The Ghost Dance originated among the Great Basin Paiute as a religious movement arising out of the extreme social, political, economic, demographic, cultural, and personal stress brought about by the rapid incursion of Europeans and, later, Americans into North America. Anthropologists refer to such movements as revitalization, nativistic, new religious, and/or transformative social movements. As such, they renew past cultural beliefs and practices with revitalizations of selected aspects of these beliefs, while actively adapting them to various non-Native (usually Christian) beliefs and practices. These movements are also not simply religious but also political and social in their scope.
The 1870 Ghost Dance movement was led by the Paiute prophet Wodziwob, who predicted that the performance of a prescribed dance would bring about the disappearance of all Whites, the return of all deceased Natives, and a restoration of a halcyon pre-contact life. This religious movement primarily spread west to California and Oregon. The Ghost Dance of 1890 was a more widespread spiritual movement that originated under the inspired leadership of the Numu (Northern Paiute) Indian Wovoka (Jack Wilson). The dance was taken up by a large number of Native American groups from the West Coast to the Great Plains. (Other Native American religious leaders who lead movements of this type include Handsome Lake, Neolin, Smohalla, and John Slocum.) While the movement begun by Wovoka is best known in English as the Ghost Dance, the Northern Paiute referred to it as the nanigukwa (Circle Dance). Forms of both Ghost Dances continued in California and the western United States and Canada until the 1960s in some regions. There was a brief revival of the dance among groups of Lakota in the 1970s.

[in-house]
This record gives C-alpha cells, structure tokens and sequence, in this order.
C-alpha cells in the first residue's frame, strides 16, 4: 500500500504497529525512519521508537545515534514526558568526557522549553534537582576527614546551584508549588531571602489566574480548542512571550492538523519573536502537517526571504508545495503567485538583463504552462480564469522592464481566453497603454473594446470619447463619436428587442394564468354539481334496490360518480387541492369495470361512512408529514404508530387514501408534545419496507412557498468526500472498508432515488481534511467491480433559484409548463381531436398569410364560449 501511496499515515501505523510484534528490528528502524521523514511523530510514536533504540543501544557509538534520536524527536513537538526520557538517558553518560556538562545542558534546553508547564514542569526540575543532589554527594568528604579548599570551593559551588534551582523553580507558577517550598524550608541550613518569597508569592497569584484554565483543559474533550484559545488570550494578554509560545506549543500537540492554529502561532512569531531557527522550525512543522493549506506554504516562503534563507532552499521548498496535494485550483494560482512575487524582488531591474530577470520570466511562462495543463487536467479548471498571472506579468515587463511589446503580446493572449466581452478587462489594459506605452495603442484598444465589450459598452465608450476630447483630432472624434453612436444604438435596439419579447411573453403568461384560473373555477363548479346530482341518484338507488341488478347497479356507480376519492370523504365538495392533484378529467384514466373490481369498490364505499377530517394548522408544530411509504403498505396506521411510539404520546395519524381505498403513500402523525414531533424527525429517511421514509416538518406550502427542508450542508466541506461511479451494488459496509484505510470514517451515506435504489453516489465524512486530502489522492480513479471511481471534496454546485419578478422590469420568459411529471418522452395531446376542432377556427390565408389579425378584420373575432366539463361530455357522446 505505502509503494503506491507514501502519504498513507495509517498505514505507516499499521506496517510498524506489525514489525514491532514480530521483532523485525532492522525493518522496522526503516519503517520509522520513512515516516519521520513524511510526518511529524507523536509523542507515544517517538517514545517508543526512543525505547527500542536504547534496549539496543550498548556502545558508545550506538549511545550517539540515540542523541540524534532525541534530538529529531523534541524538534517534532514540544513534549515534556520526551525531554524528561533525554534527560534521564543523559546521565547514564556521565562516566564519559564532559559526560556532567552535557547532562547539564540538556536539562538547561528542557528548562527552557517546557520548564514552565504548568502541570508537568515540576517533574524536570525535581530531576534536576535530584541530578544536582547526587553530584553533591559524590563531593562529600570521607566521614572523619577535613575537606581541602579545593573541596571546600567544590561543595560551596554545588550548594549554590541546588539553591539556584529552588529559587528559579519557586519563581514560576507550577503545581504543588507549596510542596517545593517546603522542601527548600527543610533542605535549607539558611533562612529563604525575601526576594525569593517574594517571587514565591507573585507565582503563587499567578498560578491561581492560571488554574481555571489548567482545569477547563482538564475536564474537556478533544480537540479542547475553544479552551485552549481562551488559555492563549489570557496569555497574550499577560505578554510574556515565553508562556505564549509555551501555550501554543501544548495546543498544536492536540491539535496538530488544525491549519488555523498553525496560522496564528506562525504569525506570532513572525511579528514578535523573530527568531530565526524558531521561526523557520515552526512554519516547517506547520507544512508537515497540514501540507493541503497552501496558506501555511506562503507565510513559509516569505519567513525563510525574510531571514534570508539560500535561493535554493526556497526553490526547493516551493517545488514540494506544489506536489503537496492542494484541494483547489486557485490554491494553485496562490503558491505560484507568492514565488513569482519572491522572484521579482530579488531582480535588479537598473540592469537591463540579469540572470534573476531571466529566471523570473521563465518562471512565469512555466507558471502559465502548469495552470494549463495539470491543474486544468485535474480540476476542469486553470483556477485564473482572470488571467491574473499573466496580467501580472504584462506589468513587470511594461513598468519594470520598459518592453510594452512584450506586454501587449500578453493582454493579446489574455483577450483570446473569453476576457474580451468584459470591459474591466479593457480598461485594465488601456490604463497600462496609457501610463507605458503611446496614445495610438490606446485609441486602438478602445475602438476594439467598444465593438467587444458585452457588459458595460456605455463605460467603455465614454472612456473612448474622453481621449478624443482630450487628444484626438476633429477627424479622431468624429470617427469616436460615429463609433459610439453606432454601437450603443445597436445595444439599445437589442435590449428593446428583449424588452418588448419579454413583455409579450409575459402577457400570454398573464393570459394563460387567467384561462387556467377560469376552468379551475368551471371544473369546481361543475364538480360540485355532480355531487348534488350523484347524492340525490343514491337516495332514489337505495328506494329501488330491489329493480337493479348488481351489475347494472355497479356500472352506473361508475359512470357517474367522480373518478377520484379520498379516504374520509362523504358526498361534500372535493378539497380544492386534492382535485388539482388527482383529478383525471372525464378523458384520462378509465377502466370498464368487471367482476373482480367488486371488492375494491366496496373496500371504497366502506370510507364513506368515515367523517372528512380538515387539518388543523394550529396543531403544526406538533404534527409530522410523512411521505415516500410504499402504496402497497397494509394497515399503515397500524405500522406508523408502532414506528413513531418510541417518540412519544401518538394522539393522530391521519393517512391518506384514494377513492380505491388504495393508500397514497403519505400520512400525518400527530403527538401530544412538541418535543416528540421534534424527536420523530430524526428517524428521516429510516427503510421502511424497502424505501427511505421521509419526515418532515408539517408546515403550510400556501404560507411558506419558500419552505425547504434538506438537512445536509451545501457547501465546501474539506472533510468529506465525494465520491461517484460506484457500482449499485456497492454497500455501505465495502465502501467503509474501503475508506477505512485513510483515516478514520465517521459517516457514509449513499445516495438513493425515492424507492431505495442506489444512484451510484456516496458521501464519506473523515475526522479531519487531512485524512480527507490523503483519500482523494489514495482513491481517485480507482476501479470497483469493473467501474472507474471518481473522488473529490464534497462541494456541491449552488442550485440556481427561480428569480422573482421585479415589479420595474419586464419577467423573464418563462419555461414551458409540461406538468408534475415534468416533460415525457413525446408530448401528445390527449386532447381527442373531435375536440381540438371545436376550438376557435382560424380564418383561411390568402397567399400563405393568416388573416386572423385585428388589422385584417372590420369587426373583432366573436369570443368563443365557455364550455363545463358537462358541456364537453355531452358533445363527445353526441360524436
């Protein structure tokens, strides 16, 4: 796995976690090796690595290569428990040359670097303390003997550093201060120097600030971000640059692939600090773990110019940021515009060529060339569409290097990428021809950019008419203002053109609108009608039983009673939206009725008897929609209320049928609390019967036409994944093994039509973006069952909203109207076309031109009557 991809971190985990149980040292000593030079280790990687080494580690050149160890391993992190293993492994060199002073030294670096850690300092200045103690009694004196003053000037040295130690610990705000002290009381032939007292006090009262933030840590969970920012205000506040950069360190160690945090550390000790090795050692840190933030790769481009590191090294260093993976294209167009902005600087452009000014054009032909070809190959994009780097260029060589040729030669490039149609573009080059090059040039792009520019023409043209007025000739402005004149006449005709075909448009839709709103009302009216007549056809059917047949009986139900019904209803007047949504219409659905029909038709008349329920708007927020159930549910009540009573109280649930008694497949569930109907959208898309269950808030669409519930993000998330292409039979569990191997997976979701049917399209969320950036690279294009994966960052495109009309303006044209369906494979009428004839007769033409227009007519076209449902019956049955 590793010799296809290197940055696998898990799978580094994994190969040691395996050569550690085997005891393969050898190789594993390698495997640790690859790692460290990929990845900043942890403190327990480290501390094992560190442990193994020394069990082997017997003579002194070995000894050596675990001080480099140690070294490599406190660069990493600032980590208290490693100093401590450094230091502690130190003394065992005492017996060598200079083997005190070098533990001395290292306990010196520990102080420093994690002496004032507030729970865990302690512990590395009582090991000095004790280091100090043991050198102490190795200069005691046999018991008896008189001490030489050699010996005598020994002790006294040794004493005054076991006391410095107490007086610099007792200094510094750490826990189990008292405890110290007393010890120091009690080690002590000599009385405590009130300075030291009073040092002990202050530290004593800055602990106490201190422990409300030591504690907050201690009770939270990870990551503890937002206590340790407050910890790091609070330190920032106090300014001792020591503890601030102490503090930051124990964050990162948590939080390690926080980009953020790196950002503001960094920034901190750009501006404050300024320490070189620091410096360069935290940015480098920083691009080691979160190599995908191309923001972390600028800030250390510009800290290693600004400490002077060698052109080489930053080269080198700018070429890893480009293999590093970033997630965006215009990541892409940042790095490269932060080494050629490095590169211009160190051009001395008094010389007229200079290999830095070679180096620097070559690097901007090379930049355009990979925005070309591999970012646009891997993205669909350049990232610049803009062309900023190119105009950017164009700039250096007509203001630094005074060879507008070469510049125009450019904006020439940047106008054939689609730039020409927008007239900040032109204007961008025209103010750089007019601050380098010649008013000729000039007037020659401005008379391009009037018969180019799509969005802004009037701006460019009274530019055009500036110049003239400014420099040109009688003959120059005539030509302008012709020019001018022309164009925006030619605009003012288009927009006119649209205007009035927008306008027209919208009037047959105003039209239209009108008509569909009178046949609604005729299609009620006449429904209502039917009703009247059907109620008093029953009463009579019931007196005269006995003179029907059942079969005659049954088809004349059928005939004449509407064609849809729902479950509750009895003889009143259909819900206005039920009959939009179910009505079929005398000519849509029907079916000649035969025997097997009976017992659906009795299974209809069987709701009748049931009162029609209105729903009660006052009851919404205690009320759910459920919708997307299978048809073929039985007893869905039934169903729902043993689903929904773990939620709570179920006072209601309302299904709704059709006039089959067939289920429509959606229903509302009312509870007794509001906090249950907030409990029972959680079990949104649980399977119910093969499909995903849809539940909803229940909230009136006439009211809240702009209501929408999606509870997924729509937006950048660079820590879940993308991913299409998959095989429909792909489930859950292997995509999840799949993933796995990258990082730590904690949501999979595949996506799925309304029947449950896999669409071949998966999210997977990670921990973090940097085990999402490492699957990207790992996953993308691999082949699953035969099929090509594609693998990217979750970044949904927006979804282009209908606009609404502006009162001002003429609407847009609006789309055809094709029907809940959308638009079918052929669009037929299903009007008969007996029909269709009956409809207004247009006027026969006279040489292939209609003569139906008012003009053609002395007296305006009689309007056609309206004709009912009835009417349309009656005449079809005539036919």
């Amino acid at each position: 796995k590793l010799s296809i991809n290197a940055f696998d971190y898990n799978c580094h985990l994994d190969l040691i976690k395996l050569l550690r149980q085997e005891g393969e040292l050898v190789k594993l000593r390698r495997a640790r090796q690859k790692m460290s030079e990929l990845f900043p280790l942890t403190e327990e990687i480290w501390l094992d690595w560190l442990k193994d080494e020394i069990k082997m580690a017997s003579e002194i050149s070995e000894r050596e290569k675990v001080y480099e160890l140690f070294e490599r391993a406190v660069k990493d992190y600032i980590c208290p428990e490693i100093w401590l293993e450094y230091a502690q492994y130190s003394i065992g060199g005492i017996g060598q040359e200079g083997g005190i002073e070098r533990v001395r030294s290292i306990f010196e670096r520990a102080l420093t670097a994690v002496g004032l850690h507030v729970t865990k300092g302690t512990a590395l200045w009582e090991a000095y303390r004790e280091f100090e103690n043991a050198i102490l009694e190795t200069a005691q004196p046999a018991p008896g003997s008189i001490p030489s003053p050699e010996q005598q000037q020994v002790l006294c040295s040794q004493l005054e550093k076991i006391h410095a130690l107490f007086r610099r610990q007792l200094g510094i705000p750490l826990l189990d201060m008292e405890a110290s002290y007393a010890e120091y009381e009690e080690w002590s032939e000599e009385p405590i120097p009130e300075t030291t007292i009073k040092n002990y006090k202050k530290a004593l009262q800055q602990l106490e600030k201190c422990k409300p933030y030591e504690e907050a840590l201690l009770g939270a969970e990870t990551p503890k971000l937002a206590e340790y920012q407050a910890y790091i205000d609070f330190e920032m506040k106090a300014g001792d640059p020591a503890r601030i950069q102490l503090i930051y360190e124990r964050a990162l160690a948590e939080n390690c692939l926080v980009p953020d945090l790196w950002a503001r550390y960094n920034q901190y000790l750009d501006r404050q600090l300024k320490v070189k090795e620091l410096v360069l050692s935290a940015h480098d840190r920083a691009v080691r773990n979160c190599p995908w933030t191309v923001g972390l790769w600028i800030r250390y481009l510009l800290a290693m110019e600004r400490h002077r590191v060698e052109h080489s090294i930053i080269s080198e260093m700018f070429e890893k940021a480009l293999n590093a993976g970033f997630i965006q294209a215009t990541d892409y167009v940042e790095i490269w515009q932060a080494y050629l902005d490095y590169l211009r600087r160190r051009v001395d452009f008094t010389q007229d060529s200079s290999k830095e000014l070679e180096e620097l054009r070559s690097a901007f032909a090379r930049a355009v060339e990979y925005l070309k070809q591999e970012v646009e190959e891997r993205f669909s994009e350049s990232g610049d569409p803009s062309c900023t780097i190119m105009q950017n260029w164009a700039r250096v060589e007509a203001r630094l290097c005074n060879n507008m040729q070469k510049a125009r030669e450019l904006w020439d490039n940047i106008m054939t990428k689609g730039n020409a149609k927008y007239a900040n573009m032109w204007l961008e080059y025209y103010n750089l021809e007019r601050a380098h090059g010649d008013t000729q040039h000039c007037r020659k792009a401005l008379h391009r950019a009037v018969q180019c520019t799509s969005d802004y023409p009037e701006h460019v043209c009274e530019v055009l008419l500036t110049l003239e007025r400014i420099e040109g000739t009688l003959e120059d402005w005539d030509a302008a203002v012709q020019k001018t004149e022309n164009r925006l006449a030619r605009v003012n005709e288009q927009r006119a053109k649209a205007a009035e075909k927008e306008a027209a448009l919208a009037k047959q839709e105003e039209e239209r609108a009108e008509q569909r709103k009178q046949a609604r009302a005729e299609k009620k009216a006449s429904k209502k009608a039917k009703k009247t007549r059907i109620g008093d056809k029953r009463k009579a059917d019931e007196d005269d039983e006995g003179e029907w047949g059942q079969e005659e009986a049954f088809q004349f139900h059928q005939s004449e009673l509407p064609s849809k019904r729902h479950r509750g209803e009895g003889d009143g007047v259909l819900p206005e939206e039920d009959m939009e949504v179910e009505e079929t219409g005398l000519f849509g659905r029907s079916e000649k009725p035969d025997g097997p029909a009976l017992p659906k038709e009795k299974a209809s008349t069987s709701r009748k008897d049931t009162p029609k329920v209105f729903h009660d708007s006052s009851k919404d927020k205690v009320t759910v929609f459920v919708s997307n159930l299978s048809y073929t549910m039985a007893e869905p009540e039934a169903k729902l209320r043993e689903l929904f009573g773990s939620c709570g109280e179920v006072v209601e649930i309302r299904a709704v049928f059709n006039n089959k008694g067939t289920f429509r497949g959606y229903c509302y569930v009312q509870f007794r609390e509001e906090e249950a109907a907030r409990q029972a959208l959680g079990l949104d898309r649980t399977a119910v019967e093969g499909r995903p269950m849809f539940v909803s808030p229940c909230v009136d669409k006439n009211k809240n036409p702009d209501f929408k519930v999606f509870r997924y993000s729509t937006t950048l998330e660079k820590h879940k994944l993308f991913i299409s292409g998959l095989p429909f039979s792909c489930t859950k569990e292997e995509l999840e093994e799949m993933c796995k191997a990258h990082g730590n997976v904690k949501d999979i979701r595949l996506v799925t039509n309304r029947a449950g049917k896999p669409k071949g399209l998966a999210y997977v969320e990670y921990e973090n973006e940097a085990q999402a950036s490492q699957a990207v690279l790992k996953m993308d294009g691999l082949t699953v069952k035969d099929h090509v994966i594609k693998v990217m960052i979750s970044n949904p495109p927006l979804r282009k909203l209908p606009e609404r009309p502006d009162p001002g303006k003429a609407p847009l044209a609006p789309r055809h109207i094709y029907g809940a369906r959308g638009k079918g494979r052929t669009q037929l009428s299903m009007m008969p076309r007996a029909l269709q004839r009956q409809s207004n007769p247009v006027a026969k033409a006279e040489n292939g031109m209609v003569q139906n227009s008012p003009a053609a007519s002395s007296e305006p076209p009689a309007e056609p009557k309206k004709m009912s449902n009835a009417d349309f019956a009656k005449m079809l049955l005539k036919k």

The leader of the more influential 1890 movement, Wovoka (“woodcutter” in English) was born between 1856 and 1863. Reputed to have spiritual powers, his father, Numu-tibo’o (Buckskin), born around 1835, and himself took part in the 1870 Ghost Dance movement. Wovoka’s mother Tiya was known as a very hard worker whose work ethic became central to Wovoka’s religious message. At 14, Wovoka went to the staunch Presbyterian home of the Wilson family, from whom he derived his own English name and elements of his religious teachings. Wovoka married an Indian named Tumma, whose English name was Mary. They had six sons, all of whom died young, and four daughters, one of whom was not fathered by Wovoka. Mary Wilson died in 1932, the same year as Wovoka.